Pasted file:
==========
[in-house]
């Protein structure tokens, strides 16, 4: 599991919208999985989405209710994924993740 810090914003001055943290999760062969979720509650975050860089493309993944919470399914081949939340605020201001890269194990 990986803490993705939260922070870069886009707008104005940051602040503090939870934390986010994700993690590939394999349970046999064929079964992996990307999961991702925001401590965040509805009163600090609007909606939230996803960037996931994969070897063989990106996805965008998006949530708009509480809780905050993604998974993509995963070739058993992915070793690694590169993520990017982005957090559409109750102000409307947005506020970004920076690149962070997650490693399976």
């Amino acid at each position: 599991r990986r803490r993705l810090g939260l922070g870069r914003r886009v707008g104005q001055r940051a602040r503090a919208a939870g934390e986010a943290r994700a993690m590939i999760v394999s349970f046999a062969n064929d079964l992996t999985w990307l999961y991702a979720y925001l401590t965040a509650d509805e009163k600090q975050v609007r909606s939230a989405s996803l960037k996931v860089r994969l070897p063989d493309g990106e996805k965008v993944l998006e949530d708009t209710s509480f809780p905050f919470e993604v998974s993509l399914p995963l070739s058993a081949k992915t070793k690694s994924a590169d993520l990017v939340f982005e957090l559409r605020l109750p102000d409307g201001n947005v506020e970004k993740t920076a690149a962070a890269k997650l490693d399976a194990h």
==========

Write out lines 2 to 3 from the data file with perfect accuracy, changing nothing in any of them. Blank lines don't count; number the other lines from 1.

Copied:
């Protein structure tokens, strides 16, 4: 599991919208999985989405209710994924993740 810090914003001055943290999760062969979720509650975050860089493309993944919470399914081949939340605020201001890269194990 990986803490993705939260922070870069886009707008104005940051602040503090939870934390986010994700993690590939394999349970046999064929079964992996990307999961991702925001401590965040509805009163600090609007909606939230996803960037996931994969070897063989990106996805965008998006949530708009509480809780905050993604998974993509995963070739058993992915070793690694590169993520990017982005957090559409109750102000409307947005506020970004920076690149962070997650490693399976």
């Amino acid at each position: 599991r990986r803490r993705l810090g939260l922070g870069r914003r886009v707008g104005q001055r940051a602040r503090a919208a939870g934390e986010a943290r994700a993690m590939i999760v394999s349970f046999a062969n064929d079964l992996t999985w990307l999961y991702a979720y925001l401590t965040a509650d509805e009163k600090q975050v609007r909606s939230a989405s996803l960037k996931v860089r994969l070897p063989d493309g990106e996805k965008v993944l998006e949530d708009t209710s509480f809780p905050f919470e993604v998974s993509l399914p995963l070739s058993a081949k992915t070793k690694s994924a590169d993520l990017v939340f982005e957090l559409r605020l109750p102000d409307g201001n947005v506020e970004k993740t920076a690149a962070a890269k997650l490693d399976a194990h």